Flattening the Basic Payment Scheme along with increased payments under Agri Environment schemes will support 7,000 smaller farmers in Donegal by bringing in an additional €17m annually in extra payments, according to an independent general election candidate.
Deputy Thomas Pringle is working with MEP Luke ‘Ming’ Flannagan MEP in efforts to get the government to flatten the Basic Payment Scheme (BPS) during the CAP negotiations.
Deputy Thomas Pringle said: "The vast majority of farmers in Donegal are small farmers mostly on marginal land and hill farms. They are farming in a more natural and environmentally friendly way than the big farmers who have been benefiting most from CAP payments. Under the BPS the Irish government has, to date, been awarding payments to the benefit of larger farmers down the country, with some getting up to €450 per hectare while some smaller farmers in Donegal have been getting less than €150 in many cases. This is unacceptable."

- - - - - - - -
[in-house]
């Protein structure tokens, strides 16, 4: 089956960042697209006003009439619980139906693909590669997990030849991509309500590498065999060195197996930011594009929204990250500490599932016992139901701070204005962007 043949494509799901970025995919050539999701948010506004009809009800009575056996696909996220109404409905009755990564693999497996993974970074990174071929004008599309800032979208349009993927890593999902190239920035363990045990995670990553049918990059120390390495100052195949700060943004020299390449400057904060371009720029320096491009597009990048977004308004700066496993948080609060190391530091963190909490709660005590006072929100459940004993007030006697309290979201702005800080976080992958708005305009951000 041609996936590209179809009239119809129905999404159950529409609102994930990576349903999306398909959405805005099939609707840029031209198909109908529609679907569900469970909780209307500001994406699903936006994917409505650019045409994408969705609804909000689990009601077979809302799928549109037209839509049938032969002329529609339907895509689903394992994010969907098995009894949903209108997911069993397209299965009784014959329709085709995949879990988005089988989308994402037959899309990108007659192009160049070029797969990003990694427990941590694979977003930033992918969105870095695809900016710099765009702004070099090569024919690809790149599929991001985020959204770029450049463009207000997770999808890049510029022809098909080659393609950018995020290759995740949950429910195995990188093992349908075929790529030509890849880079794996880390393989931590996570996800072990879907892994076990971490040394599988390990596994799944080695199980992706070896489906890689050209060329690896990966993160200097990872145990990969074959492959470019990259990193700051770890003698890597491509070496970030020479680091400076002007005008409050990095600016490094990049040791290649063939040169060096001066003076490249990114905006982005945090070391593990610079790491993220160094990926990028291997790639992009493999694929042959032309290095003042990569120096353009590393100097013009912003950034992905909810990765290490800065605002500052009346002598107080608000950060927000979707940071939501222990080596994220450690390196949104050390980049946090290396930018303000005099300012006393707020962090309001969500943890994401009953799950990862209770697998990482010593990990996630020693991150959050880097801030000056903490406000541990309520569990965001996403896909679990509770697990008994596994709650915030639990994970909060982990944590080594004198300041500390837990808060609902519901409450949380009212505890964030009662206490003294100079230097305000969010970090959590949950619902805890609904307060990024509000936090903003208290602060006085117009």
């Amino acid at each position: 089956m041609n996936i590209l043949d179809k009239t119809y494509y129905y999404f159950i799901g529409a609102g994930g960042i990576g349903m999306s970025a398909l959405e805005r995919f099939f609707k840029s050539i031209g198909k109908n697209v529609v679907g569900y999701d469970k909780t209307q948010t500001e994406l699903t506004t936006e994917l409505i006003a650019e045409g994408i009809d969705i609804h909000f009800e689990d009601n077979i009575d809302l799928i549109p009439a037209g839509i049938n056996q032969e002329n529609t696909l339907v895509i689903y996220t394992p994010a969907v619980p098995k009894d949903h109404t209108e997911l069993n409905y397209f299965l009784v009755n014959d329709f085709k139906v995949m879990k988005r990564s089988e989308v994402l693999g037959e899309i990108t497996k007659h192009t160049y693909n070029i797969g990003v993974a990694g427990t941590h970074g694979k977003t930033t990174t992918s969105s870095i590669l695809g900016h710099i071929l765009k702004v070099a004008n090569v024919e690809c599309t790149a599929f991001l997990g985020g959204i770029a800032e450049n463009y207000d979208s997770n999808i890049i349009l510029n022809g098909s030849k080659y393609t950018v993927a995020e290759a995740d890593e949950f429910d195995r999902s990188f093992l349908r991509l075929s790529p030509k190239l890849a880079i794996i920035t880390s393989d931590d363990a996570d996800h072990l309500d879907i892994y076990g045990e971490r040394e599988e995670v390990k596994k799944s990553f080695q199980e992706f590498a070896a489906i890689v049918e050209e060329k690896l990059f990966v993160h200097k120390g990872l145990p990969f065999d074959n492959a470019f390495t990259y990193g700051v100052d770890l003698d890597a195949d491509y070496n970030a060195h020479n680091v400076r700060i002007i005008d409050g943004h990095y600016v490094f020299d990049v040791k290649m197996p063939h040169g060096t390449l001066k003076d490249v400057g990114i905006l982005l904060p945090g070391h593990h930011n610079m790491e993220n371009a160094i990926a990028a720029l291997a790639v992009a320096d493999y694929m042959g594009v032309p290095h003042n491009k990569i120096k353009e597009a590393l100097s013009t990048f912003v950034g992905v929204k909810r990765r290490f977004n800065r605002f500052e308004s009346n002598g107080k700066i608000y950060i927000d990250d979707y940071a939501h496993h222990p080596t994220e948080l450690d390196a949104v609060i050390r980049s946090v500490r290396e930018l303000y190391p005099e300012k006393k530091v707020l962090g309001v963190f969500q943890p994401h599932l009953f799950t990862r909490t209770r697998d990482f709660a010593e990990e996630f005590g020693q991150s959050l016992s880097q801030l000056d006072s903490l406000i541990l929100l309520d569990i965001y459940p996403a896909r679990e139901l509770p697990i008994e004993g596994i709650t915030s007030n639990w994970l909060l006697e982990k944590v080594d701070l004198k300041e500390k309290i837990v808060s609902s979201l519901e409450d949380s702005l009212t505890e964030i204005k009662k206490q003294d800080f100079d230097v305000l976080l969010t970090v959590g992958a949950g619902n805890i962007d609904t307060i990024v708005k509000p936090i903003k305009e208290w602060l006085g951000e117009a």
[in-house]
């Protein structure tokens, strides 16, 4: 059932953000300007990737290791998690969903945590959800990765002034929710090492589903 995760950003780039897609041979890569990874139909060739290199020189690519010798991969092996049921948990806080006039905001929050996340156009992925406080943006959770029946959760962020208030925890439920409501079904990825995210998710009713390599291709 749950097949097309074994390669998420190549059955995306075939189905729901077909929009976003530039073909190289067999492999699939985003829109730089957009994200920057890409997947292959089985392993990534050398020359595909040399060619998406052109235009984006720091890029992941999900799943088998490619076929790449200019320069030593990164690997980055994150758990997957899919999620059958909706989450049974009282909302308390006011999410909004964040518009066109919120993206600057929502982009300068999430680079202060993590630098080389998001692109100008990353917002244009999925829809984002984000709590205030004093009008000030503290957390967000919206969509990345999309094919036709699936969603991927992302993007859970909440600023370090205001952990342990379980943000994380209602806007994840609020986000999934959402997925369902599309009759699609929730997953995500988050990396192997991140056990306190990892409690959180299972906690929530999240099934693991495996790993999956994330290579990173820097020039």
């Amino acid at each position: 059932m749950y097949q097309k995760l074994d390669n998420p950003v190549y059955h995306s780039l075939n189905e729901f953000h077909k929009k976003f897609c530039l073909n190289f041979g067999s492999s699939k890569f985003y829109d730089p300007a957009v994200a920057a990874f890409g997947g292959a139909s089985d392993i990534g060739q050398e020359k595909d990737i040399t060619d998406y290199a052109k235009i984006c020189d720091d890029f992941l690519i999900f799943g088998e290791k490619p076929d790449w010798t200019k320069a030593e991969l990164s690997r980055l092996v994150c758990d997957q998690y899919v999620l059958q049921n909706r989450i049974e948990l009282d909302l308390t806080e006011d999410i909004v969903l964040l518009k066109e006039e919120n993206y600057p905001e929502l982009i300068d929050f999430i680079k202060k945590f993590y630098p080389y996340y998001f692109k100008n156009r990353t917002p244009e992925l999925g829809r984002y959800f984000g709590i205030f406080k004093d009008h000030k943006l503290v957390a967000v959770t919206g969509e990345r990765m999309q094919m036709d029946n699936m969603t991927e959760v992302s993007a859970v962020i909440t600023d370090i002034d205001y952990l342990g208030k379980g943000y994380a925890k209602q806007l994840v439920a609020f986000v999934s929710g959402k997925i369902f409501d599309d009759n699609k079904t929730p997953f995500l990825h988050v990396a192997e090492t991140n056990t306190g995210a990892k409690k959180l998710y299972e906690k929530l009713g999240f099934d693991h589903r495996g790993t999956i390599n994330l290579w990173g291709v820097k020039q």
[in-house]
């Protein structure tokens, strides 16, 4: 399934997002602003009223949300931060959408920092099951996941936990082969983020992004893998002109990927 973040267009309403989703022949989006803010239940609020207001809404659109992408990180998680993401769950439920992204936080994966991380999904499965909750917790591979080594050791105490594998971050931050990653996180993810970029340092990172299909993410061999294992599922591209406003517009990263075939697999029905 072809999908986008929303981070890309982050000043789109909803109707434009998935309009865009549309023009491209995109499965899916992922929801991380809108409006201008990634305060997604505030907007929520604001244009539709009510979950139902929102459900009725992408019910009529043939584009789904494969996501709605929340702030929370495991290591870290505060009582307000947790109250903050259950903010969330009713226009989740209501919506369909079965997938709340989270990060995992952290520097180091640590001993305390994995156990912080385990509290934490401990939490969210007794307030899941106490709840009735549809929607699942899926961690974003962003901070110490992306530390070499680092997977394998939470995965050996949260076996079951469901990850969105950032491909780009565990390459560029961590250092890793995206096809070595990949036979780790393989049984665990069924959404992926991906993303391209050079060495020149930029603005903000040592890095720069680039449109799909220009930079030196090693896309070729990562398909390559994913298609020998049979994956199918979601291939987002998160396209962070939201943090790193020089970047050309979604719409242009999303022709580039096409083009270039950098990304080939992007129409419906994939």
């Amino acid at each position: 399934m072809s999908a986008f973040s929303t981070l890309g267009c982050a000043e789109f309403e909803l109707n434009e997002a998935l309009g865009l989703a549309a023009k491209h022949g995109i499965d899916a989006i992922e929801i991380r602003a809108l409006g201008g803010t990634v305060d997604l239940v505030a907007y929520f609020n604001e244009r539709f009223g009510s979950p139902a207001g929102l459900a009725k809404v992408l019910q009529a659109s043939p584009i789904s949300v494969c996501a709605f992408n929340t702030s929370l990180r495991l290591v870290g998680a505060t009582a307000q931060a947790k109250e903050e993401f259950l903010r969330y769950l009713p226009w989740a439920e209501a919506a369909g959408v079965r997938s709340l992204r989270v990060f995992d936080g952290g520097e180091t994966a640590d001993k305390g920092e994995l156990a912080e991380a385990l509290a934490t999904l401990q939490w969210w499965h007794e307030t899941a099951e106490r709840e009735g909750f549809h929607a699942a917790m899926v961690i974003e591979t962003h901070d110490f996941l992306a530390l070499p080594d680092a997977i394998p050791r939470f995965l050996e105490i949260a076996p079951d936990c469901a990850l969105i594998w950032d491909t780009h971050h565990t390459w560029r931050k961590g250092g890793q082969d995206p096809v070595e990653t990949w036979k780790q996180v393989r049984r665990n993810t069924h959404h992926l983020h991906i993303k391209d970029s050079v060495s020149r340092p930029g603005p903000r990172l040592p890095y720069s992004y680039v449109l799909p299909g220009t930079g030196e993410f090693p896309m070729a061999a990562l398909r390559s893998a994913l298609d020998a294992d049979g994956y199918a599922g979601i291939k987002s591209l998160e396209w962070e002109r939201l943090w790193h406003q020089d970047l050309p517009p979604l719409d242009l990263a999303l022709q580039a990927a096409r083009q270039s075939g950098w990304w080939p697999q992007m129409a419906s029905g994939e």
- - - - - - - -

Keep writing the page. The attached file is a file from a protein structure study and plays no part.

In December, Luke 'Ming' Flannagan MEP secured an amendment in the European Parliament which means that the Irish government will now flatten BPS payments to around €260 per hectare for all farmers.
"My role in the Dáil will be to ensure that the government complies with this. Fine Gael and Fianna Fáil governments have been dividing farm payments in a way that benefits larger farmers rather than all farmers. This has to stop as smaller farmers are managing the land in a far more sustainable way that supports biodiversity and lower carbon emissions," he said.
He said he has been supporting the Irish Natura and Hill Farmers Association (INHFA) who have been campaigning for this reform.
"I also support their call to have restrictions on the Green and Low carbon Agri-Environmental Scheme (GLAS) lifted to increase participation to the environmentally friendly schemes. Small farmers on marginal land have a vital role to play in capturing carbon emissions and decreasing biodiversity loss. This can be done by supporting them to maintain bog land, planting native species of hardwood trees rather than massive sitka spruce plantations, and by maintaining habitats that support a wide range of biodiversity,” the south Donegal-based public representative said.
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